We get a lot of pitches from companies during the Super Bowl week, but this one intrigued us more than others - web site optimizer site Yottaa is predicting which Super Bowl advertiser sites are likely to crash or slow down significantly during the game.
Yottaa says there are many reasons why these sites will likely have performance issues, including "improperly integrated social media widgets, bloated images and the use of CDNs with variable performance histories". The company says it has reviewed the front-end performance (how many assets are loaded, size of Web pages, types of widgets used) of the Super Bowl advertiser's sites to make its predictions. The company says the top four sites that will crash during the Super Bowl include:
Based on what the company has released so far in terms of their advertising, I'm not particularly sold that there will be a mad rush to head to these sites during the game (apart from GoDaddy, for obvious reasons). Here's the Cars.com ad that's been previewed, which I find really creepy for some reason:
For the folks at GoDaddy, you would think that having been in the Super Bowl ad game business for several years now, that they would have a better handle on their content delivery network and web site performance issues. In this case, maybe it's the content of their ads that will likely draw people to the site on game day (they always do a "For the unrated content, go to the site" message on their ads). Interestingly, I found that their 2012 preview ads actually talk about technology terms (the .co domain and cloud services) that go beyond the typical mainstream TV viewer:
The folks at Taxact.com haven't posted their ad online yet, but instead have a bunch of teaser ads with the tagline of "The Free is Coming", with a scary movie-like vibe with a kid in a pool, a yawning cat, etc. Remember, folks, these are ads for an online tax preparation site:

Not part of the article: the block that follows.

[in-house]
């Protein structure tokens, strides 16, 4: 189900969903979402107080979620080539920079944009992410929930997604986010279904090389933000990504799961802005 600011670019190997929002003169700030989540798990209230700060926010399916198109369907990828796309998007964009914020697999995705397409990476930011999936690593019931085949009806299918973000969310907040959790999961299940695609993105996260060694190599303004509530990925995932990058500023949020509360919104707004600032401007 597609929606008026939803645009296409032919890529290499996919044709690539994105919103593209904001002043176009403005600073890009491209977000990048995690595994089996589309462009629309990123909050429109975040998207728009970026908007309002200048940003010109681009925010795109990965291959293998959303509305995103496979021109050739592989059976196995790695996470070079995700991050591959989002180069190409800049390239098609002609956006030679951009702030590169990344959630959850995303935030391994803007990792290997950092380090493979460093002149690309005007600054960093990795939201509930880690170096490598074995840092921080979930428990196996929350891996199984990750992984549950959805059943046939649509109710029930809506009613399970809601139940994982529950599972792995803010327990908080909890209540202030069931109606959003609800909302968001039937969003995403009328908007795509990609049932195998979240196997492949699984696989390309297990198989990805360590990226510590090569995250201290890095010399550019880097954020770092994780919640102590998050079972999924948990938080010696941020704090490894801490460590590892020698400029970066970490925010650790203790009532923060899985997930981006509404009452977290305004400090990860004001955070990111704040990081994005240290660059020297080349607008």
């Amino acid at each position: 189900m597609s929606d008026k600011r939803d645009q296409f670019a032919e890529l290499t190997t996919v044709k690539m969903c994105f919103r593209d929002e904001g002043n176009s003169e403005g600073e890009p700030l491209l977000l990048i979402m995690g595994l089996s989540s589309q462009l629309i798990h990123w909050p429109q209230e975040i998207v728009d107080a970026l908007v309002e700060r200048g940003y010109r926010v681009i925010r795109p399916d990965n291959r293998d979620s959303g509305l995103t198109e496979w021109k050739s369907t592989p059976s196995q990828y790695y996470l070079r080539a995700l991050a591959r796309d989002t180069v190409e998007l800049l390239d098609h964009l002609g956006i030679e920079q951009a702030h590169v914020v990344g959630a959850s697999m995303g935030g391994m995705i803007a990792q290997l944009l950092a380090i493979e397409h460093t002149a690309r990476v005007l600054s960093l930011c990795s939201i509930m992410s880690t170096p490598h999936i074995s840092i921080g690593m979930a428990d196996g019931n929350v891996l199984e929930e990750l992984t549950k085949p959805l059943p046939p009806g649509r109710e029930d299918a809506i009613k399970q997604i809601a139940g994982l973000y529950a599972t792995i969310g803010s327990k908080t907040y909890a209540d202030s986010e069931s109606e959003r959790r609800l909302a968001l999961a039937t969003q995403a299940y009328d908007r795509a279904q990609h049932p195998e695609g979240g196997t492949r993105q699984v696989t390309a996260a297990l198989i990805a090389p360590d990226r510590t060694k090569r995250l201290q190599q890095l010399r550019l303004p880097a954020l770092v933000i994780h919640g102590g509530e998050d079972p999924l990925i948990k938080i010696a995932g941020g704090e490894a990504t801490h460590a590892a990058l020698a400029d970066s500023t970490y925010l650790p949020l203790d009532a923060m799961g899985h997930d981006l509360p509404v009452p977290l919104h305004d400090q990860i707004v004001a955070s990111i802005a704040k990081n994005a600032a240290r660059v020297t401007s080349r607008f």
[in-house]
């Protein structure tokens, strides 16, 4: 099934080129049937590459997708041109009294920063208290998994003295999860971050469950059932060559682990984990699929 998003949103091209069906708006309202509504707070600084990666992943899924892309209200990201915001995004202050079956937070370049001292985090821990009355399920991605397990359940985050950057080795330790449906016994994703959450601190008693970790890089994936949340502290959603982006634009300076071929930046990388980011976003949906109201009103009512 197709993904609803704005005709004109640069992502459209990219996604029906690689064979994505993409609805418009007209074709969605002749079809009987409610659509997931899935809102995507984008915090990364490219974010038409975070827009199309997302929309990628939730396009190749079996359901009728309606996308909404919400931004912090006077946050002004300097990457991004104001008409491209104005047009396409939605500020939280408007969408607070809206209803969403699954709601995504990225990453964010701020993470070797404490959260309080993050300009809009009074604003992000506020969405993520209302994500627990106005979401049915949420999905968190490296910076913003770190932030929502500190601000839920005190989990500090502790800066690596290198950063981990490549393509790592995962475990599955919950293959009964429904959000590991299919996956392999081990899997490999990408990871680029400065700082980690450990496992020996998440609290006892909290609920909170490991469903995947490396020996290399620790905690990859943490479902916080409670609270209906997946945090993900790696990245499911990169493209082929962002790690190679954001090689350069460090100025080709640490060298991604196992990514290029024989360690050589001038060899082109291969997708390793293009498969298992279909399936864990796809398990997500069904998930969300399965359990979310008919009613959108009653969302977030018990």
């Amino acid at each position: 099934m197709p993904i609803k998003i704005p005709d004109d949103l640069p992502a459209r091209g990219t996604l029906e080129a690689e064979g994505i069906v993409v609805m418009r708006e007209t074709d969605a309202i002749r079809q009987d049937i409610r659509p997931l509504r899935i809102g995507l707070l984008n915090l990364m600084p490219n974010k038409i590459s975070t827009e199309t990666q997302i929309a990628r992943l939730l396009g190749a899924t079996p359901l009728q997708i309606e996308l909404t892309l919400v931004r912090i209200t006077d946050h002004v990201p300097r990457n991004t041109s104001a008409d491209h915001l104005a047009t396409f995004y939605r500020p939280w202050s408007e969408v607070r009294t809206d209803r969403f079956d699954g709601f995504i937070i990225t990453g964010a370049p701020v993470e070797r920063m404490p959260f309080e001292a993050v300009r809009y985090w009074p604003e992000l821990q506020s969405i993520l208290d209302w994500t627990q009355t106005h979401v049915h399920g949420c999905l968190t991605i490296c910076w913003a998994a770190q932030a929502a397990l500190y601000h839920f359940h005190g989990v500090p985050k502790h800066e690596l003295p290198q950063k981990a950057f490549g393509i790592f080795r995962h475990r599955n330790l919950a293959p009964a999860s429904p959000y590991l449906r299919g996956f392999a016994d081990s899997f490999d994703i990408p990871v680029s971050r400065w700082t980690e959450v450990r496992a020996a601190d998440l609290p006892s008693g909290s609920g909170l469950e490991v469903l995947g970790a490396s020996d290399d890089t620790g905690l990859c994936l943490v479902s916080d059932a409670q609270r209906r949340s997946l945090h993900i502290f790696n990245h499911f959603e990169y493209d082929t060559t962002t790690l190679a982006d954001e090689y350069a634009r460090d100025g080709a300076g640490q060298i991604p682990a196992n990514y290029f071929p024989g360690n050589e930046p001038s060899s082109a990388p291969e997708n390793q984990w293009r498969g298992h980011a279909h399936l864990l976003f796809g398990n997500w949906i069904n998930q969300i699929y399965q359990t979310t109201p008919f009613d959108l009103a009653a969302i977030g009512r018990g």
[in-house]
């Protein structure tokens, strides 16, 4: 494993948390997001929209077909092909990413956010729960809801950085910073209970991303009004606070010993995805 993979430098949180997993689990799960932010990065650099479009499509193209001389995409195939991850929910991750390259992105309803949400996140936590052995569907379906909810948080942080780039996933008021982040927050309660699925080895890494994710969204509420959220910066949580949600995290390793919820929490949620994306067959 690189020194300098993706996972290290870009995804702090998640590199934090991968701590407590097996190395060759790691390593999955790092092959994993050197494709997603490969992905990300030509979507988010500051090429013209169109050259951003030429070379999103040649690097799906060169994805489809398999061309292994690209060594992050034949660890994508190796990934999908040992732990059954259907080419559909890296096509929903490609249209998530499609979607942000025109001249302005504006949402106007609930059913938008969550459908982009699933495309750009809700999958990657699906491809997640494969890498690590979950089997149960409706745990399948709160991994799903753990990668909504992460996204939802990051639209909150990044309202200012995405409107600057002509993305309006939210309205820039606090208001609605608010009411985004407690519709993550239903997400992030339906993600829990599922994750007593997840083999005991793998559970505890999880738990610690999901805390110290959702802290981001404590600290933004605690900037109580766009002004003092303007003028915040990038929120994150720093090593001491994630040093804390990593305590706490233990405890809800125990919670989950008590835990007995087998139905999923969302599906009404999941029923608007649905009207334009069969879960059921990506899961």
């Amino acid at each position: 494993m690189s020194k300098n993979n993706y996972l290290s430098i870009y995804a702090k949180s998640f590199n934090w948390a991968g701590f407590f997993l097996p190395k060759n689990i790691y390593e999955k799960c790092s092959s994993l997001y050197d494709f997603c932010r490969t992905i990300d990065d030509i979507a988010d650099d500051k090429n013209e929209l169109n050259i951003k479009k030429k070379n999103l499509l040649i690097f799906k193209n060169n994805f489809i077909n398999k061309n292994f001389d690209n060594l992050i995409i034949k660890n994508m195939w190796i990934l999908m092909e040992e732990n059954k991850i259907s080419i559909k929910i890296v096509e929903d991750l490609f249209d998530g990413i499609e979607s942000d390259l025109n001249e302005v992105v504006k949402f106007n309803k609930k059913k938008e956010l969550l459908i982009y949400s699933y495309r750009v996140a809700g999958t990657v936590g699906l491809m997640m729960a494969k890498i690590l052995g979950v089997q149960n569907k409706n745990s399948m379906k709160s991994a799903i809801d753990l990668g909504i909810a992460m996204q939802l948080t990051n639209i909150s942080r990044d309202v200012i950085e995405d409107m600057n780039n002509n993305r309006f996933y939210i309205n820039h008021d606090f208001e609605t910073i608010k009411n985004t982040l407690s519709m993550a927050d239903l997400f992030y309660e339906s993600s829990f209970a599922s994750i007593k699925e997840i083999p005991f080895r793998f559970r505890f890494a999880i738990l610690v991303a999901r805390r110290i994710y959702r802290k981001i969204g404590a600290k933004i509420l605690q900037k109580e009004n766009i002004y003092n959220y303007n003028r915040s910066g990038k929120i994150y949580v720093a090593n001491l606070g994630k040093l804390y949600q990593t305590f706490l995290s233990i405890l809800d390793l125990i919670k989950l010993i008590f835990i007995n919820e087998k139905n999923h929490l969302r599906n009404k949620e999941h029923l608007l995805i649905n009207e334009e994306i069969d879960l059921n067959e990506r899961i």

I'm rooting for this site to crash during the game - not because I have anything against the company, but rather that their ads are so annoying and stupid. The current ad for the site, which I had to endure during the NFL Playoffs, features a cab driver named "Mama" who yells at her two passengers after they complain about paying for a tax return: If you haven't been subjected to this torture, watch this ad:
I know that these are ads, but I prefer to have at least some semblance of internal logic when watching an ad scenario play out. First, a cab driver should care less about what two customers are talking about inside their cab. Second, "Mama" kicks the two customers out of the cab - whaaa? Third, she then yells at the ad viewer to go to Taxact.com and "Tell 'em Mama sent ya." It's not a good ad when you want to punch Mama in the face.
The fourth site on the Yottaa list is History.com, a first-time Super Bowl advertiser that plans on showing a preview for the third season of Swamp People, which debuts on Feb. 9 (four days after the Super Bowl). It probably made this list for the fact that they're a first-timer, not because their ad is so compelling that people will want to go to the site. This ad may not be the one they're running, but it's the closest one I could find with a Season 3 preview:
Yottaa also predicted three sites that will "slow down the most" during the Super Bowl:
#1 Coke.com: This is likely because of Coke's social media campaign during the game - the site "CokePolarBowl.com" is a site hosted within Facebook, and the animated polar bears watching the game will respond in real time during the game's action, including when a team scores a touchdown, has a turnover, or if a bad call is made. Coke also plans to post Twitter updates from the bears during the game.
#2: Kia.com: Their ad, previously featured here, includes Victoria's Secret model Adriana Lima (for reasons, see GoDaddy, above).
#3: Budlight.com Interestingly, Anheuser-Busch hasn't jumped on the "we'll release our ads early" bandwagon as much as other advertisers, but there is likely to be a bunch of Budweiser and "funny" Bud Light ads, as well as the heartwarming, heart-string-tugging Clydesdales.
Yottaa says it will be tracking all of the advertisers' sites during the Super Bowl at this site, so you can see if their predictions were right or not during or after the game.
Read more of Keith Shaw's ITworld.TV blog and follow the latest IT news at ITworld. Follow Keith on Twitter at @shawkeith. For the latest IT news, analysis and how-tos, follow ITworld on Twitter and Facebook.